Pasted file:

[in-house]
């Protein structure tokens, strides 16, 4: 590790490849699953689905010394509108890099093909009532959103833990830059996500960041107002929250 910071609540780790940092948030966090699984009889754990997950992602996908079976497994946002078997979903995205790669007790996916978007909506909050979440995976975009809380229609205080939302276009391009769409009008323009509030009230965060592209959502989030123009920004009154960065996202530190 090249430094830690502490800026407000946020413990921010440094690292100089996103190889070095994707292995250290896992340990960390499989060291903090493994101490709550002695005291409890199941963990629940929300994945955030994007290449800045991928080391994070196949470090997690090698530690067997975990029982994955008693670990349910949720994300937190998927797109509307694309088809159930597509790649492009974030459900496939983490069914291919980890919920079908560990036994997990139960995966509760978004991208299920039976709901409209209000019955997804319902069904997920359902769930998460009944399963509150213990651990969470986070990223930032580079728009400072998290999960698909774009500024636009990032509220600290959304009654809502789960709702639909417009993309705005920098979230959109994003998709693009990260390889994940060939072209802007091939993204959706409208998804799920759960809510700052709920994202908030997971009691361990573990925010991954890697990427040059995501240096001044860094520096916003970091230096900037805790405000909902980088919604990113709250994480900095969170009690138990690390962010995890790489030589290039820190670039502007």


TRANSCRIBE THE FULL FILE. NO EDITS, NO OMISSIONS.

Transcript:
[in-house]
């Protein structure tokens, strides 16, 4: 590790490849699953689905010394509108890099093909009532959103833990830059996500960041107002929250 910071609540780790940092948030966090699984009889754990997950992602996908079976497994946002078997979903995205790669007790996916978007909506909050979440995976975009809380229609205080939302276009391009769409009008323009509030009230965060592209959502989030123009920004009154960065996202530190 090249430094830690502490800026407000946020413990921010440094690292100089996103190889070095994707292995250290896992340990960390499989060291903090493994101490709550002695005291409890199941963990629940929300994945955030994007290449800045991928080391994070196949470090997690090698530690067997975990029982994955008693670990349910949720994300937190998927797109509307694309088809159930597509790649492009974030459900496939983490069914291919980890919920079908560990036994997990139960995966509760978004991208299920039976709901409209209000019955997804319902069904997920359902769930998460009944399963509150213990651990969470986070990223930032580079728009400072998290999960698909774009500024636009990032509220600290959304009654809502789960709702639909417009993309705005920098979230959109994003998709693009990260390889994940060939072209802007091939993204959706409208998804799920759960809510700052709920994202908030997971009691361990573990925010991954890697990427040059995501240096001044860094520096916003970091230096900037805790405000909902980088919604990113709250994480900095969170009690138990690390962010995890790489030589290039820190670039502007």